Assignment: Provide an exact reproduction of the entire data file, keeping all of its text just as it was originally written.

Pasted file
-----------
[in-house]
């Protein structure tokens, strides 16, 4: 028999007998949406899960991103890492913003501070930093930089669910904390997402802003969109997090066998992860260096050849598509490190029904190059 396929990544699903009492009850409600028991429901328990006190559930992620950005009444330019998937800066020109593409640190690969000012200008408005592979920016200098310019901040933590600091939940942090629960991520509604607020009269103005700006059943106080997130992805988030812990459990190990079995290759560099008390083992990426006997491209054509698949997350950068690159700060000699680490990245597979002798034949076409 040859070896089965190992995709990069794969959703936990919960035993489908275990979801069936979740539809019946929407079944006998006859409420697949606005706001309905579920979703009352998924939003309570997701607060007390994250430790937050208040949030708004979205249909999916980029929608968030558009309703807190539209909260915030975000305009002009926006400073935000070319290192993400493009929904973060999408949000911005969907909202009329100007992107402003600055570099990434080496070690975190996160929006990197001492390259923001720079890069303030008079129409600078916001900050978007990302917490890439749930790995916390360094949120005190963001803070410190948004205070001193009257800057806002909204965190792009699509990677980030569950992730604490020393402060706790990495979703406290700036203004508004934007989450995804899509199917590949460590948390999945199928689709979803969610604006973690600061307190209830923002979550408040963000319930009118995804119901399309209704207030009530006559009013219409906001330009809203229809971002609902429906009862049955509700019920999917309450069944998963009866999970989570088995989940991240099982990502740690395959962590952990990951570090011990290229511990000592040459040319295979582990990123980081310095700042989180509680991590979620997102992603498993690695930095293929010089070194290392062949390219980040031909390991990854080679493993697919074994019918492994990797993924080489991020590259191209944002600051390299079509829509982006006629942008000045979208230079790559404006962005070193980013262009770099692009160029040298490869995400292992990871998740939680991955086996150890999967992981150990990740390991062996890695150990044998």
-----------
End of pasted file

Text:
[in-house]
């Protein structure tokens, strides 16, 4: 028999007998949406899960991103890492913003501070930093930089669910904390997402802003969109997090066998992860260096050849598509490190029904190059 396929990544699903009492009850409600028991429901328990006190559930992620950005009444330019998937800066020109593409640190690969000012200008408005592979920016200098310019901040933590600091939940942090629960991520509604607020009269103005700006059943106080997130992805988030812990459990190990079995290759560099008390083992990426006997491209054509698949997350950068690159700060000699680490990245597979002798034949076409 040859070896089965190992995709990069794969959703936990919960035993489908275990979801069936979740539809019946929407079944006998006859409420697949606005706001309905579920979703009352998924939003309570997701607060007390994250430790937050208040949030708004979205249909999916980029929608968030558009309703807190539209909260915030975000305009002009926006400073935000070319290192993400493009929904973060999408949000911005969907909202009329100007992107402003600055570099990434080496070690975190996160929006990197001492390259923001720079890069303030008079129409600078916001900050978007990302917490890439749930790995916390360094949120005190963001803070410190948004205070001193009257800057806002909204965190792009699509990677980030569950992730604490020393402060706790990495979703406290700036203004508004934007989450995804899509199917590949460590948390999945199928689709979803969610604006973690600061307190209830923002979550408040963000319930009118995804119901399309209704207030009530006559009013219409906001330009809203229809971002609902429906009862049955509700019920999917309450069944998963009866999970989570088995989940991240099982990502740690395959962590952990990951570090011990290229511990000592040459040319295979582990990123980081310095700042989180509680991590979620997102992603498993690695930095293929010089070194290392062949390219980040031909390991990854080679493993697919074994019918492994990797993924080489991020590259191209944002600051390299079509829509982006006629942008000045979208230079790559404006962005070193980013262009770099692009160029040298490869995400292992990871998740939680991955086996150890999967992981150990990740390991062996890695150990044998």